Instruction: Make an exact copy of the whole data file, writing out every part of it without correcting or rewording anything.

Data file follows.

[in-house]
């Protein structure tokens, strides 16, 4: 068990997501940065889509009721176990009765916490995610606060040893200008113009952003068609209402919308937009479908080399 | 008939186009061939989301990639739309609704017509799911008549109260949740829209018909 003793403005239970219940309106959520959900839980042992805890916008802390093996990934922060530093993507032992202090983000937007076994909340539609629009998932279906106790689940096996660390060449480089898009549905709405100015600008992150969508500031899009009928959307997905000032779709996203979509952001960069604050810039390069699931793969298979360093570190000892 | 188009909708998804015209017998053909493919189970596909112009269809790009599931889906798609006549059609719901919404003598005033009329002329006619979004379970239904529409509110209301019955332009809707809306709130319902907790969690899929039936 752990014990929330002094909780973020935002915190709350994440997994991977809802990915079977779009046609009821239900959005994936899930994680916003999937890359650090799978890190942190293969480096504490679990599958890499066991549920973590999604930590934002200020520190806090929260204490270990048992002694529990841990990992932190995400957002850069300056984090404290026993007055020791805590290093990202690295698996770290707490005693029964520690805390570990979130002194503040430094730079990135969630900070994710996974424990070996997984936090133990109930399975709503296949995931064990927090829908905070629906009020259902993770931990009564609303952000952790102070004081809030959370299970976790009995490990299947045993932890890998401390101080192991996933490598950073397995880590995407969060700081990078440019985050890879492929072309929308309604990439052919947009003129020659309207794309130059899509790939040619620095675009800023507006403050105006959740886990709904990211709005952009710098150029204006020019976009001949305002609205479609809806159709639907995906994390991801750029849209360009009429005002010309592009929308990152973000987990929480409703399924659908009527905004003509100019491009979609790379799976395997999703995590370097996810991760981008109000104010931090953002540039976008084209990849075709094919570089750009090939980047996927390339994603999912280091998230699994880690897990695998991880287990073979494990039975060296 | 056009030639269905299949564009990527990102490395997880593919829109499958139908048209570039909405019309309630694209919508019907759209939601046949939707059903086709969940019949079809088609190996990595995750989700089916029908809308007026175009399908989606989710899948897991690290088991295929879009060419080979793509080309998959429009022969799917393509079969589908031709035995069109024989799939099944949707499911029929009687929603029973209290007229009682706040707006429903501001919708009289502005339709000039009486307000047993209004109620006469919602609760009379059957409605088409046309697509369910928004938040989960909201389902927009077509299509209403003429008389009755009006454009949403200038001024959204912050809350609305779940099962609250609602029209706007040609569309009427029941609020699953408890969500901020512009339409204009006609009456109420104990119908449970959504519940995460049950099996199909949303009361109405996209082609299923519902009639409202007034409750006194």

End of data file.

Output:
[in-house]
């Protein structure tokens, strides 16, 4: 068990997501940065889509009721176990009765916490995610606060040893200008113009952003068609209402919308937009479908080399 | 008939186009061939989301990639739309609704017509799911008549109260949740829209018909 003793403005239970219940309106959520959900839980042992805890916008802390093996990934922060530093993507032992202090983000937007076994909340539609629009998932279906106790689940096996660390060449480089898009549905709405100015600008992150969508500031899009009928959307997905000032779709996203979509952001960069604050810039390069699931793969298979360093570190000892 | 188009909708998804015209017998053909493919189970596909112009269809790009599931889906798609006549059609719901919404003598005033009329002329006619979004379970239904529409509110209301019955332009809707809306709130319902907790969690899929039936 752990014990929330002094909780973020935002915190709350994440997994991977809802990915079977779009046609009821239900959005994936899930994680916003999937890359650090799978890190942190293969480096504490679990599958890499066991549920973590999604930590934002200020520190806090929260204490270990048992002694529990841990990992932190995400957002850069300056984090404290026993007055020791805590290093990202690295698996770290707490005693029964520690805390570990979130002194503040430094730079990135969630900070994710996974424990070996997984936090133990109930399975709503296949995931064990927090829908905070629906009020259902993770931990009564609303952000952790102070004081809030959370299970976790009995490990299947045993932890890998401390101080192991996933490598950073397995880590995407969060700081990078440019985050890879492929072309929308309604990439052919947009003129020659309207794309130059899509790939040619620095675009800023507006403050105006959740886990709904990211709005952009710098150029204006020019976009001949305002609205479609809806159709639907995906994390991801750029849209360009009429005002010309592009929308990152973000987990929480409703399924659908009527905004003509100019491009979609790379799976395997999703995590370097996810991760981008109000104010931090953002540039976008084209990849075709094919570089750009090939980047996927390339994603999912280091998230699994880690897990695998991880287990073979494990039975060296 | 056009030639269905299949564009990527990102490395997880593919829109499958139908048209570039909405019309309630694209919508019907759209939601046949939707059903086709969940019949079809088609190996990595995750989700089916029908809308007026175009399908989606989710899948897991690290088991295929879009060419080979793509080309998959429009022969799917393509079969589908031709035995069109024989799939099944949707499911029929009687929603029973209290007229009682706040707006429903501001919708009289502005339709000039009486307000047993209004109620006469919602609760009379059957409605088409046309697509369910928004938040989960909201389902927009077509299509209403003429008389009755009006454009949403200038001024959204912050809350609305779940099962609250609602029209706007040609569309009427029941609020699953408890969500901020512009339409204009006609009456109420104990119908449970959504519940995460049950099996199909949303009361109405996209082609299923519902009639409202007034409750006194």